Pakistan Mulling Ban On Obscene Words In Text Messages
A move to ban a long list of so-called “dirty words” from all text messages by the Pakistan Telecommunications Association (PTA) has been delayed by Pakistani mobile operators today who are seeking for further clarification from the telecoms authority.
The PTA instructed mobile operators to block more than 1,000 words and phrases it deemed obscene from text messages on Pakistani-owned cell phones today. The list of words, obtained by French news agency AFP, included such racy terms as “flatulence,” “quickie” and “pocket pool.” The list was distributed to mobile operators on November 14 and instructed they had seven days to comply with the ruling, but many have many have threatened the PTA with legal action.
Although the PTA has previously blocked websites deemed pornographic or offensive to Islam, this marks the first time the country has moved to block text messages. After long deliberations and consultation, PTA officials came up with more than 50 phrases using the “f-word” and 17 more with the word “butt.” In total the authority came up with close to 1,500 words and phrases deemed too explicit to be used in text messages.
The list, which did in fact carry many sexually explicit words and phrases, also included some words that even the most refined minds would consider tame. Although some Pakistanis have expressed their delight and gratitude for the telecoms authority‘s move, saying the list has taught them so many forbidden words and has provided a source of amusement.
Some inclusions in the list do make sense, but not all can always be thought of as obscene. You can judge for yourself — deeper, harder, looser, lesbian, gay, virgin, homosexual, intercourse, crap, damn, hobo, fart, idiot, drunk, murder, hostage, mango, lavender, breast, tongue, penthouse, etc. are just some of those words included in the list.
Some words that are definitely racier include “beat your meat,” flogging the dolphin” and “monkey crotch.” The list also included 51 phrases with the suffix “ass” and even one variation of the word “arse.” There were 17 inclusions containing the word “tit” 33 with the word “cock,” and who knows why, but 8 obscene words and phrases with the word “foot” also made the list.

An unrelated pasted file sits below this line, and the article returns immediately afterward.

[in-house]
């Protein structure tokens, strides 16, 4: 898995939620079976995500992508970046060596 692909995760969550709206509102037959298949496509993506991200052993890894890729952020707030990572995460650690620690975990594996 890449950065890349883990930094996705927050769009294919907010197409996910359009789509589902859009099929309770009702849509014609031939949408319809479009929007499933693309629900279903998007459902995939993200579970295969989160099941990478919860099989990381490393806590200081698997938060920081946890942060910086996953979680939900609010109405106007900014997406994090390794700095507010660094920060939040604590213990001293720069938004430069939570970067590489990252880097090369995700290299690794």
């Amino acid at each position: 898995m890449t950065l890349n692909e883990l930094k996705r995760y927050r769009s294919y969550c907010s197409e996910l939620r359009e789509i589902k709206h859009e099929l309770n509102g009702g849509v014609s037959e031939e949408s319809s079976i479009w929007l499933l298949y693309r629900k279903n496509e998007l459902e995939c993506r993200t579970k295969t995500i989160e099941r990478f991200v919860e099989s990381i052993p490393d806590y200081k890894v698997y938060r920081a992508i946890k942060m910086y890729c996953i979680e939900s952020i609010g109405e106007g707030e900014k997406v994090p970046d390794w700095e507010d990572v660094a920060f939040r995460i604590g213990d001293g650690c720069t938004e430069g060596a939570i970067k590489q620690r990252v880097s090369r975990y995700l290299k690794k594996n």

Many of these words have rarely, if ever, turned up in a Pakistani tweet or text message, but since the unofficial release of the list, Pakistanis are now reveling in repeating many of the phrases online using the tag #PTAbannedlist.
“As expected, the #PTABannedList has made its way all over Pakistan, & kids are swearing more elaborately & frequently than ever. Well done,” tweeted Pakistani Wali Tirmizi.
“I think #PTA just enhanced the vocab for us. Never knew words like these ever existed. #PTABannedList,” tweeted another Pakistani, SabinaR9.
Some people were just simply curious as to what some of the words meant, such as “ass puppy” and “Yellowman,” which was the last word on the list.
While many found humor in the list, others were still quite angered.
One Twitter tweeted: “#PTA has come up with #PTABannedList because lot of these government functionerios don’t want to hear truth about themselves #pakistan.”
But what many people want to know is, who actually is the creative genius behind this list of words and phrases?
The November 14 letter, apparently written by Muhammad Talib Doger, an official with the PTA, stated that mobile phone operators should begin screening the words on the list and removing them from their databases.
The move to ban obscene and explicit material from texting follows users’ complaints that they have been receiving offensive text messages on their phones, Mohammad Younis Khan, a spokesman for the PTA, told the Guardian.
The ban is “the result of numerous meetings and consultations with stakeholders” after the consumer complaints poured in. He said the list was not finished and the authority would continue to add to it. “Nobody would like this happening to their young boy or girl,” said Khan.
But the move is being derailed, at least in the short term, but mobile operators.
“Obviously there are concerns and we have some reservations,” said Omar Manzur, spokesman for Mobilink, the country’s leading telecoms operator. “This regulation will be implemented only after mutual agreement between the PTA and us. We should wait until the end of this discussion,” he told AFP.
Another telecoms official told AFP that filtering the system could degrade the quality of network services and greatly inconvenience subscribers if texts are not delivered due to inappropriate words.
Sohaib Mustafa, a spokesman at Telenor told AFP he was “not in a position to say when this (ban) will be implemented.” But did say: “If this is a regulation and a law then we have to implement it but so far we are in discussions.”
The PTA said that Monday did not mark the formal deadline of the ban, as words continued to be transmitted. “There were two weekly holidays on 19 and 20 November (the Saturday-Sunday weekend) and there are still two days left to complete this seven-day period,” Younis Khan told AFP.
He acknowledged the “reservations” of telecoms companies and said the PTA was “ready to sort that out through mutual discussions.” <br.
Campaign group Bytes for All said it will challenge the order in court, saying “a new, ruthless wave of moral policing” violated rights to free speech and privacy, and made a mockery of the entire country.
Despite a ban on the texting of obscene words, Pakistanis will likely find ways to get around such a ban. Mobile operators expect the PTA to fine them for any banned words that do get through, which means they would have to cut the connection of customers who persistently try to send such messages.
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